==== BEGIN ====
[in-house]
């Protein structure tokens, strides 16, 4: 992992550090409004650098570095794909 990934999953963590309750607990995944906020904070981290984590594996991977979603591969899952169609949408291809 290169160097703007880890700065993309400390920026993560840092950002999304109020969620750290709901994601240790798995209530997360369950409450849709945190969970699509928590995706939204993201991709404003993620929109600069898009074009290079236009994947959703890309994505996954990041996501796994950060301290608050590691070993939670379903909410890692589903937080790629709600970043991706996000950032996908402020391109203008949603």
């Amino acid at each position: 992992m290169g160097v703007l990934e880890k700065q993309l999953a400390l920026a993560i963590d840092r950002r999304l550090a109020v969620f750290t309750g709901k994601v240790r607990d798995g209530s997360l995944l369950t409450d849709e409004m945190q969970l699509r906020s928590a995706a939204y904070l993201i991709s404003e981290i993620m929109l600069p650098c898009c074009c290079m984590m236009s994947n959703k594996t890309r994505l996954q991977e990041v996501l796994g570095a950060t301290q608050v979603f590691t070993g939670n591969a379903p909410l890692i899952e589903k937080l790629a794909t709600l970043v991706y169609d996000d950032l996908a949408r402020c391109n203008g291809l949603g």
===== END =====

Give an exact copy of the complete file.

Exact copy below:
[in-house]
């Protein structure tokens, strides 16, 4: 992992550090409004650098570095794909 990934999953963590309750607990995944906020904070981290984590594996991977979603591969899952169609949408291809 290169160097703007880890700065993309400390920026993560840092950002999304109020969620750290709901994601240790798995209530997360369950409450849709945190969970699509928590995706939204993201991709404003993620929109600069898009074009290079236009994947959703890309994505996954990041996501796994950060301290608050590691070993939670379903909410890692589903937080790629709600970043991706996000950032996908402020391109203008949603």
């Amino acid at each position: 992992m290169g160097v703007l990934e880890k700065q993309l999953a400390l920026a993560i963590d840092r950002r999304l550090a109020v969620f750290t309750g709901k994601v240790r607990d798995g209530s997360l995944l369950t409450d849709e409004m945190q969970l699509r906020s928590a995706a939204y904070l993201i991709s404003e981290i993620m929109l600069p650098c898009c074009c290079m984590m236009s994947n959703k594996t890309r994505l996954q991977e990041v996501l796994g570095a950060t301290q608050v979603f590691t070993g939670n591969a379903p909410l890692i899952e589903k937080l790629a794909t709600l970043v991706y169609d996000d950032l996908a949408r402020c391109n203008g291809l949603g």